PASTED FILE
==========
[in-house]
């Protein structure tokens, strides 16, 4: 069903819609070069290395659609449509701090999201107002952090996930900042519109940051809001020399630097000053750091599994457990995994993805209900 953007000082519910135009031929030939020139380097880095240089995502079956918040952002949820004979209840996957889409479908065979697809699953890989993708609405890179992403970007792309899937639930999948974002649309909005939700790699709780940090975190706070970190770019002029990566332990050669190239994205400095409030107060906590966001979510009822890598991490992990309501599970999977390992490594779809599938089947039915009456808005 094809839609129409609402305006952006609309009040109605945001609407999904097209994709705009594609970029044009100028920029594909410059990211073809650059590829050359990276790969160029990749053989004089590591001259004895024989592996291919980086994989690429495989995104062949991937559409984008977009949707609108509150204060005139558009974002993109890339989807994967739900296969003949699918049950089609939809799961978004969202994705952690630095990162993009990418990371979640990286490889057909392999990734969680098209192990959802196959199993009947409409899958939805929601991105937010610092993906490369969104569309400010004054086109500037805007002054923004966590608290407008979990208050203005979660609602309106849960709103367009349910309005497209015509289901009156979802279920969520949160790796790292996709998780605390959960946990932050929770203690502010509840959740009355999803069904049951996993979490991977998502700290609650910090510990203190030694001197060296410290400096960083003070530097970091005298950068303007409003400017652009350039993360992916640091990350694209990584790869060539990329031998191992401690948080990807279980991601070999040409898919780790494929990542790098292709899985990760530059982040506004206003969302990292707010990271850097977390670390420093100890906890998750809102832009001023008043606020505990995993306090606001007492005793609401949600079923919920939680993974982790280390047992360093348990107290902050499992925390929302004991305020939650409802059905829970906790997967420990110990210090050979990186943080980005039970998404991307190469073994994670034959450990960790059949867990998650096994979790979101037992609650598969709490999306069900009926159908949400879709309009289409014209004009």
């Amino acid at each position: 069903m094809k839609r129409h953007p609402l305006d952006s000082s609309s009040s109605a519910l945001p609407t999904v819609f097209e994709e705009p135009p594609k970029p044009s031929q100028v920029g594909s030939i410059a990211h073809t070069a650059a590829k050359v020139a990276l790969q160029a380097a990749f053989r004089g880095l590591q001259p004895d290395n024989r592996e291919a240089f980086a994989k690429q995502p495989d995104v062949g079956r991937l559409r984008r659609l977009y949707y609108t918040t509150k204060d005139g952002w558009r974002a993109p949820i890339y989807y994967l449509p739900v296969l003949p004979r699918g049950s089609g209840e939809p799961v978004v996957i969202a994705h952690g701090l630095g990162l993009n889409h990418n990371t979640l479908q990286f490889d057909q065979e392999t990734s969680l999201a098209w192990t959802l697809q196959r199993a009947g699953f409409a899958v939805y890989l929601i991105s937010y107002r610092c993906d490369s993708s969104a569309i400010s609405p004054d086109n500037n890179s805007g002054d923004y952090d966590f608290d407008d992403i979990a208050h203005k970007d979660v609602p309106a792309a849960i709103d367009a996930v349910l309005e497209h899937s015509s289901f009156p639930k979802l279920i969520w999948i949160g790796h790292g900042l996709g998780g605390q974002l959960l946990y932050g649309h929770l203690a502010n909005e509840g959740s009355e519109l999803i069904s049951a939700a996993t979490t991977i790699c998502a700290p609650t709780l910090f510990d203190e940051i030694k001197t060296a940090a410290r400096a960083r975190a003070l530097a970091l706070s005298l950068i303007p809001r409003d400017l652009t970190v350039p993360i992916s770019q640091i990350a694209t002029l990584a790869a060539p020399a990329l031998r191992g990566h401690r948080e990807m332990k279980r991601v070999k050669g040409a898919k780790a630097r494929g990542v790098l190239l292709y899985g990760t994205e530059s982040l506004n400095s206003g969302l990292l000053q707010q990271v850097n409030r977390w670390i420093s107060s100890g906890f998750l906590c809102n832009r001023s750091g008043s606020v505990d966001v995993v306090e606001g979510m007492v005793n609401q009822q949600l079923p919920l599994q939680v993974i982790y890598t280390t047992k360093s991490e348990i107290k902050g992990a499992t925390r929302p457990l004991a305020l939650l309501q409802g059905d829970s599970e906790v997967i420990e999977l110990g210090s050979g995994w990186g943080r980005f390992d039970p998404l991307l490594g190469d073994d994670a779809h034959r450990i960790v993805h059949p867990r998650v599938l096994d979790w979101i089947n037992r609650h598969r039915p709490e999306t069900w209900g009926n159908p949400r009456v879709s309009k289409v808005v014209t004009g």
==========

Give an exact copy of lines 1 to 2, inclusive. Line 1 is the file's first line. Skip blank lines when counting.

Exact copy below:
[in-house]
């Protein structure tokens, strides 16, 4: 069903819609070069290395659609449509701090999201107002952090996930900042519109940051809001020399630097000053750091599994457990995994993805209900 953007000082519910135009031929030939020139380097880095240089995502079956918040952002949820004979209840996957889409479908065979697809699953890989993708609405890179992403970007792309899937639930999948974002649309909005939700790699709780940090975190706070970190770019002029990566332990050669190239994205400095409030107060906590966001979510009822890598991490992990309501599970999977390992490594779809599938089947039915009456808005 094809839609129409609402305006952006609309009040109605945001609407999904097209994709705009594609970029044009100028920029594909410059990211073809650059590829050359990276790969160029990749053989004089590591001259004895024989592996291919980086994989690429495989995104062949991937559409984008977009949707609108509150204060005139558009974002993109890339989807994967739900296969003949699918049950089609939809799961978004969202994705952690630095990162993009990418990371979640990286490889057909392999990734969680098209192990959802196959199993009947409409899958939805929601991105937010610092993906490369969104569309400010004054086109500037805007002054923004966590608290407008979990208050203005979660609602309106849960709103367009349910309005497209015509289901009156979802279920969520949160790796790292996709998780605390959960946990932050929770203690502010509840959740009355999803069904049951996993979490991977998502700290609650910090510990203190030694001197060296410290400096960083003070530097970091005298950068303007409003400017652009350039993360992916640091990350694209990584790869060539990329031998191992401690948080990807279980991601070999040409898919780790494929990542790098292709899985990760530059982040506004206003969302990292707010990271850097977390670390420093100890906890998750809102832009001023008043606020505990995993306090606001007492005793609401949600079923919920939680993974982790280390047992360093348990107290902050499992925390929302004991305020939650409802059905829970906790997967420990110990210090050979990186943080980005039970998404991307190469073994994670034959450990960790059949867990998650096994979790979101037992609650598969709490999306069900009926159908949400879709309009289409014209004009």